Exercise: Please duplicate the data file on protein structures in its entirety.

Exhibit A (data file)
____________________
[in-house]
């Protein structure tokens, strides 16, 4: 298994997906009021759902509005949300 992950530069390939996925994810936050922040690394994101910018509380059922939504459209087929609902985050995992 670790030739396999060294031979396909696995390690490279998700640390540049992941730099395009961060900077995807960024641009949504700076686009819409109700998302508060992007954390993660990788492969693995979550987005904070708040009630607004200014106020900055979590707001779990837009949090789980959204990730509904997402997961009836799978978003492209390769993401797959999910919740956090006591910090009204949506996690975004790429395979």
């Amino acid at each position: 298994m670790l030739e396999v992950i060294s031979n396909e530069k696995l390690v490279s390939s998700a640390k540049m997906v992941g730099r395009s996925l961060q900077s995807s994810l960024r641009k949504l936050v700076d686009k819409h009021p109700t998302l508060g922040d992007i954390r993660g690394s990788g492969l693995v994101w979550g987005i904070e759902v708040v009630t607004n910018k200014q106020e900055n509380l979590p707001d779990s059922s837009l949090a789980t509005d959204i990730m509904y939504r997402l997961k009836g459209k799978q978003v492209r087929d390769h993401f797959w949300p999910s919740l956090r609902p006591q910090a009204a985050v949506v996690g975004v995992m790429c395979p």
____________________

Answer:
[in-house]
């Protein structure tokens, strides 16, 4: 298994997906009021759902509005949300 992950530069390939996925994810936050922040690394994101910018509380059922939504459209087929609902985050995992 670790030739396999060294031979396909696995390690490279998700640390540049992941730099395009961060900077995807960024641009949504700076686009819409109700998302508060992007954390993660990788492969693995979550987005904070708040009630607004200014106020900055979590707001779990837009949090789980959204990730509904997402997961009836799978978003492209390769993401797959999910919740956090006591910090009204949506996690975004790429395979």
């Amino acid at each position: 298994m670790l030739e396999v992950i060294s031979n396909e530069k696995l390690v490279s390939s998700a640390k540049m997906v992941g730099r395009s996925l961060q900077s995807s994810l960024r641009k949504l936050v700076d686009k819409h009021p109700t998302l508060g922040d992007i954390r993660g690394s990788g492969l693995v994101w979550g987005i904070e759902v708040v009630t607004n910018k200014q106020e900055n509380l979590p707001d779990s059922s837009l949090a789980t509005d959204i990730m509904y939504r997402l997961k009836g459209k799978q978003v492209r087929d390769h993401f797959w949300p999910s919740l956090r609902p006591q910090a009204a985050v949506v996690g975004v995992m790429c395979p």